Peters Township in “pretty good shape” manager tells chamberPublished Apr 10, 2014 at 4:00 pm (Updated Apr 10, 2014 at 4:00 pm)
Peters Township Chamber of Commerce member Jay Markey, from Green Seven Technology, listens to Peters Township Councilwoman Monica Merrell as she points out new residential developments in the township following the annual State of the Township address by Michael Silvestri, township manager, held April 9 at Rolling Hills Country Club.
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Real estate taxes have gone up only one mill in Peters Township since 1988, and the future looks financially stable, said Michael Silvestri, township manager, during his annual state of the township address to members of the Peters Township Chamber of Commerce April 9 at the Rolling Hills Country Club.
The 2014 budget of $18 million was balanced with a $10 million surplus and no tax increase, Silvestri said. In 2013, 371 homes were sold – 10 down from 2012 – and the average sale price was $374,000, up $25,000 from 2012.
There are several new residential developments in the planning or construction stage, along with additional phases of existing housing development in the works.
The Valley Brook Road realignment and reconstruction is a project through the state Department of Transportation, using $800,000 of township money, and despite some previous delays, is on schedule to be completed by Labor Day, Silvestri said. He is working to have the project completed ahead of time, but he does not remain optimistic. Currently, additional dirt is being trucked in as PennDOT vetoed the quality of on-site soil.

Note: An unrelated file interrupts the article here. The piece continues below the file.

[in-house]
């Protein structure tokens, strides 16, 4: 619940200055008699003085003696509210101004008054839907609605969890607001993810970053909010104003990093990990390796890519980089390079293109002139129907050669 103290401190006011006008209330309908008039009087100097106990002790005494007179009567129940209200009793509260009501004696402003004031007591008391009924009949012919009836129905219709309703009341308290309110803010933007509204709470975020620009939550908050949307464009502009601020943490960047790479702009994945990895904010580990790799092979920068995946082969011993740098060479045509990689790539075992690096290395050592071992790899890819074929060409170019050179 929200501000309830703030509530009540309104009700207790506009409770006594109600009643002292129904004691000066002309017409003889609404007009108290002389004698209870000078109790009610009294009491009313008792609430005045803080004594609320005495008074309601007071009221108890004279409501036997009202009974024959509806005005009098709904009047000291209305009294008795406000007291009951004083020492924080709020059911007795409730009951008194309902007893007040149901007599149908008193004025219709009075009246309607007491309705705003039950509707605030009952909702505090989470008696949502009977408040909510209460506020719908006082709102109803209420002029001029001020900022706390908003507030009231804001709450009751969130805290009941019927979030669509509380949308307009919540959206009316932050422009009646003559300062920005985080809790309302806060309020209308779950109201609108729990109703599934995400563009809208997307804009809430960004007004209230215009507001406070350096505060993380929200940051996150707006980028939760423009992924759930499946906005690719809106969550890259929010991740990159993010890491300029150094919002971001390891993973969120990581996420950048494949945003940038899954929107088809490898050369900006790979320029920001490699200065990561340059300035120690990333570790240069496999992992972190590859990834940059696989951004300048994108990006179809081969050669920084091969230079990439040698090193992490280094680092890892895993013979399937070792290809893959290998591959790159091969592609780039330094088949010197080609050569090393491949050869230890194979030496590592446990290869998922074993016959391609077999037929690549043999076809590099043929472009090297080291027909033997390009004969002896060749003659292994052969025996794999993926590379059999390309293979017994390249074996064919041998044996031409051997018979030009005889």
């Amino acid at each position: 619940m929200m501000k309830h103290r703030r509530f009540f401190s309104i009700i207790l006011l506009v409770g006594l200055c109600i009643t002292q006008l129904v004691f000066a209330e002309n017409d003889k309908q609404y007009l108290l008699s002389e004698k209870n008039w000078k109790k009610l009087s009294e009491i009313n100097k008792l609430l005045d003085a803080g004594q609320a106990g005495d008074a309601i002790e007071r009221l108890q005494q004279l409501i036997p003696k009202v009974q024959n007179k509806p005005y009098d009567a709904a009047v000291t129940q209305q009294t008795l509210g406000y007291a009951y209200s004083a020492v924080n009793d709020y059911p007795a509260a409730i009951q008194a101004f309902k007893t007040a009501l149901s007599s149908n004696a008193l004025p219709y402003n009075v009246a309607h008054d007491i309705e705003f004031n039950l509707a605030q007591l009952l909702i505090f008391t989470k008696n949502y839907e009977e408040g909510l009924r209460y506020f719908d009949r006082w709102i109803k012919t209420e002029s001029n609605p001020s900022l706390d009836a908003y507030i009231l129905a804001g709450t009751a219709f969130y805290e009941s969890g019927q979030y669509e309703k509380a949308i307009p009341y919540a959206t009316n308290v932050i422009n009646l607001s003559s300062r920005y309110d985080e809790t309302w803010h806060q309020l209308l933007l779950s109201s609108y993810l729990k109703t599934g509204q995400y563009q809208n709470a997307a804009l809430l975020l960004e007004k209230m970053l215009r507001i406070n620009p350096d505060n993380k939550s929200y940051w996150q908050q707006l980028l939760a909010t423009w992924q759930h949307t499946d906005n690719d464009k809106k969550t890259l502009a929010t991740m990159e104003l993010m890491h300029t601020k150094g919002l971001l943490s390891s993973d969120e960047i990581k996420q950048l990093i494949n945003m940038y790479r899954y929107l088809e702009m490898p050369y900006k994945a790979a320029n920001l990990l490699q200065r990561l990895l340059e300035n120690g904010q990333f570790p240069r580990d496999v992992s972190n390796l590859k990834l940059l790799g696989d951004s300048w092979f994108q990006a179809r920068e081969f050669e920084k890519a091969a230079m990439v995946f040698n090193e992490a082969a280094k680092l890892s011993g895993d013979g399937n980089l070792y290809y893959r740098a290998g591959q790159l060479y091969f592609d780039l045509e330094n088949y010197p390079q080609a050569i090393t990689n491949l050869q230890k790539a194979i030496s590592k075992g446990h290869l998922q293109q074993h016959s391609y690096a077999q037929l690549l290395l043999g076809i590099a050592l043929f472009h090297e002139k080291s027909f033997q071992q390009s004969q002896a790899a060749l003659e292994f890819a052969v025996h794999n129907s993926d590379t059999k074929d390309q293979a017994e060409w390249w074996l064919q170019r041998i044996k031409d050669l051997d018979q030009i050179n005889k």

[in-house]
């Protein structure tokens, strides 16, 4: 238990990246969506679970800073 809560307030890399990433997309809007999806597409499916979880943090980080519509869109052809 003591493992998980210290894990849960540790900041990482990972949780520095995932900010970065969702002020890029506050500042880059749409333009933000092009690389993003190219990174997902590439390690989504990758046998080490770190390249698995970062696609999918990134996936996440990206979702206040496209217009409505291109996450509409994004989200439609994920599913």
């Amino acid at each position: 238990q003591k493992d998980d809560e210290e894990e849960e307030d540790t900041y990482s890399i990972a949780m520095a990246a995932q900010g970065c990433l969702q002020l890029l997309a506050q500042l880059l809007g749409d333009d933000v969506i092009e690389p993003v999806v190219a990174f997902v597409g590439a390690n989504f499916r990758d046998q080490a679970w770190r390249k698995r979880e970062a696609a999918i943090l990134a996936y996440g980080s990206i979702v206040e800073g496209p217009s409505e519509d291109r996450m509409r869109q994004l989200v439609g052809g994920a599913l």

If there is a negative side in the township, the allocated winter maintenance budget has just 25 percent of the funds remaining, as only 75 percent was spent clearing the roads, Silvestri said. If the first few months of winter in 2014 are mild, funds can be stretched, however, the township must still order its entire salt supply at the beginning of the season.
In the future, Silvestri said, several commercial projects are planned and are in various stages of approval, including Bowser Cadillac at the site of the former Sears Service Center, expansion of South Hills Honda, two new eateries at the site of the former Savvy Fox, Dunkin’ Donuts planned for the rear of Anthony’s Coal Fired Pizza, and a veterinary clinic and pet spa next to Stephen’s Hair Graphics. All are on or near Washington Road.
The anticipated replacement of the Donaldson’s Crossroads sewage treatment plant in 2015 will open additional sewer tap-ins and should be an asset to future development in the area.
Washington County reassessment is ongoing, with new figures implemented in 2016, Silvestri said. Figures should be available in 2016 to permit property owners to file appeals if desired.
While there is no gas drilling currently occurring in the township, Silvestri told the chamber members he believes that it is merely a matter of time – a year or so – before a permit application is filed. Already seismic testing was completed, mainly in the eastern portion of the township, with another company expected to request similar testing soon.
When drilling begins to occur in the township, Silvestri said he expects the backlash to be “controversial and disruptive.”
With earned incomes taxes higher than anticipated, and gaming and natural gas revenues coming in, Silvestri said the township is in “pretty good shape,” adding new commercial properties, including the St. Clair Hospital Outpatient Center and the Giant Eagle Market District, helped to keep the township financially sound.